HOME > People > Q&As
Yitka Winn Thursday, 25 July 2013 13:41 TWEET COMMENTS 3

Entrepreneurial Endeavors: The Interviews - Page 4

Mike Burnstein, 23, of Brookline, MA
Janji
alt
Burnstein (right) with co-founder Dave Spandorfer.
Elite marathoner. New trail runner.
Co-founder, Janji: Running-apparel company that raises awareness and money for the global food and water crisis.

 

1. Tell me a little bit about the history of Janji. What made you and Dave so passionate about the global food and water crisis in particular?
My college teammate Dave and I came up with the idea for Janji while on the bus to the NCAA track championships my sophomore year.  We just realized that there was so much potential in the running world.  So many people are out there running every day, and we wanted to channel that energy towards something positive.  We saw the impact road races have had in raising funds for various causes, but unfortunately that began and ended on race day.  We wanted to contribute in a more sustainable way--running apparel.

We chose the food and water crisis because we saw it as the most fundamental problem. Everyone deserves access to clean water and proper nutrition yet there are so many people who go without.  Once a group of people has consistent access to proper nutrition and clean water, the social and economic impact is massive.

Also, it’s an issue that hits especially close to home for runners.  It would be impossible to get through a three-mile jog, or a 100k trail race without proper nutrition and hydration! It’s our access to these fundamental rights that allows us to participate in our passion, but not everyone is so lucky.

 

2. What has your running career looked like so far?
I got into running as a freshman in high school as a way to get myself into shape in hopes of making my high school's basketball team. Basketball was my first love, but I soon found more success in running than I ever did in 10 years playing basketball. I didn't love running at first, but over time it grew on me.

I was very lucky to be a part of strong running tradition in high school at Brookline High in Massachusetts. We had a dream season my senior year where we won states as a team, finishing with the lowest point total in state history.

I later ran for Washington University in Saint Louis. I moved up to the 10K race on the track, but cross country was my true love. I finished college with six All-American awards, most of which came after barely qualifying for championship meets. College running was a blast. It was a really special experience to be able to train and race with your best friends.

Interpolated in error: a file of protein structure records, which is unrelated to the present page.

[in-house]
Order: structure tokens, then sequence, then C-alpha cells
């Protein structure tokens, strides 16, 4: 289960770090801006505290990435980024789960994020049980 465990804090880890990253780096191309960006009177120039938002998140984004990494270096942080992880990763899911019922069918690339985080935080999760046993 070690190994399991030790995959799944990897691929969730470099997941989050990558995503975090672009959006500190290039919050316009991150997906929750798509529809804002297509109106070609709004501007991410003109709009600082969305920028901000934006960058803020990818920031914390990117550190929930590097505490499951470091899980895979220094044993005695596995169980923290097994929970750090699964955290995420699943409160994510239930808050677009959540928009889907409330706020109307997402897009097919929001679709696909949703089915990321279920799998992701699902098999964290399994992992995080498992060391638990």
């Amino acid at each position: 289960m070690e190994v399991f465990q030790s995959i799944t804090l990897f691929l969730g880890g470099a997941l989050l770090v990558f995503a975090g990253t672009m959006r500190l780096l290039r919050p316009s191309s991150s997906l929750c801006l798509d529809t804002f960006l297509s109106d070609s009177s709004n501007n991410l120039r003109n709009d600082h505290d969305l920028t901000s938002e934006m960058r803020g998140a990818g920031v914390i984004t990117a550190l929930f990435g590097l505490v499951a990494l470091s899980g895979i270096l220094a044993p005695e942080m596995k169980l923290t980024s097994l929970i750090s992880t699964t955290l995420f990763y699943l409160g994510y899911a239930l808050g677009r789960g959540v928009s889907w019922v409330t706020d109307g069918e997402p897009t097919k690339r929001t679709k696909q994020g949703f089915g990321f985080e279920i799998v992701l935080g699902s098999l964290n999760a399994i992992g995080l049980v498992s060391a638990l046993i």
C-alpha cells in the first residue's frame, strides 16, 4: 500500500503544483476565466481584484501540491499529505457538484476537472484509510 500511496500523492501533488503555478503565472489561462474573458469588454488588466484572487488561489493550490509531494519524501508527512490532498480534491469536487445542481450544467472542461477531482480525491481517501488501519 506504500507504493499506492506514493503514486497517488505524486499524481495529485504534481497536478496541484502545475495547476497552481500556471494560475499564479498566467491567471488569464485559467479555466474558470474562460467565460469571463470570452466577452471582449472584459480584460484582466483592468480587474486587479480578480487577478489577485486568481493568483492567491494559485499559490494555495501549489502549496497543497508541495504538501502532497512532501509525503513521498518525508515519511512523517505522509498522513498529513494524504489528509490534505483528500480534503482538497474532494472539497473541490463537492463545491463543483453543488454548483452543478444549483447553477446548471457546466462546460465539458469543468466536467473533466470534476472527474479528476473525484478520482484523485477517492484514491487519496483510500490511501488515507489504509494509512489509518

Post-grad I took about half a year off from serious running, where I had some fun playing in a few basketball leagues before getting back into it with a focus on the marathon.  I recently competed in the Boston Marathon where I ran 2:28.  I'm planning on doing some trail racing this summer before gearing up for the New York City Marathon next fall.

 

3.  A little bird told me you recently discovered trail running while visiting some national parks on a road trip for Janji.
I focus on marketing and product development for Janji, but being a startup, I have also taken on some work in sales.  In the fall of 2012 I was lucky enough to head out on a six-week road trip, visiting running stores across the country. One of my first stops on the trip was in Albuquerque where I stayed with a friend. He took me on a trail run on the foothills outside of the city and I was blown away.

Especially after spending 10 hours in a car driving through Oklahoma, it was an incredible experience. It was very emotionally freeing--like all of the small things that had been bugging me didn't matter because in that moment I was entirely surrounded by natural beauty.  Also, more so than road running you need to focus on your footing, requiring an added level of focus that forces you to live in the present. I was hooked.

 

4. You and Dave are both young entrepreneurs. Where did you pick up the skills to accomplish what you have with Janji?
Honestly, Dave and I are definitely unqualified to do what we're doing.  The good thing is, we recognize that we don't know everything.  We are constantly seeking advice from our amazing group of mentors who have helped us at every step of the way.  Now that we are one year in, we've learned so much and are light years ahead of last year.  However, one of the main things you learn as an entrepreneur is how little you actually know. It’s important to differentiate what you should try to do yourself, and where you need help.

 

5.  Do you struggle to find time to run/train while also running a small business?
We work hard at Janji, but fortunately we also have the flexibility to train seriously. Personally, running helps me organize my life making me much more productive. Also, having a training partner as a co-founder helps.  Most of our strategy sessions take place on easy runs after work.

 

6. What has been the most rewarding part of your work?
Nothing is more rewarding then seeing or hearing about the work from our partnering organizations.  Each organization that we help fund does absolutely incredible life-saving work, and it's truly humbling seeing their impact on a daily basis.  It’s an honor to help them do their work.

 

7. What advice do you have for aspiring entrepreneurs?
Think of it like training for a big race.  First you need to decide that you're doing the race.  That's the hardest part.  Next, you need to set long-term goals, and establish a plan in how to get there.  You need to work hard every day to execute that plan, but that's not enough. Once in a while you need to stop and think about whether your plan is working or not.  If not, you need to adjust and keep plugging away.



TWEET COMMENTS 3

Add comment

Security code
Refresh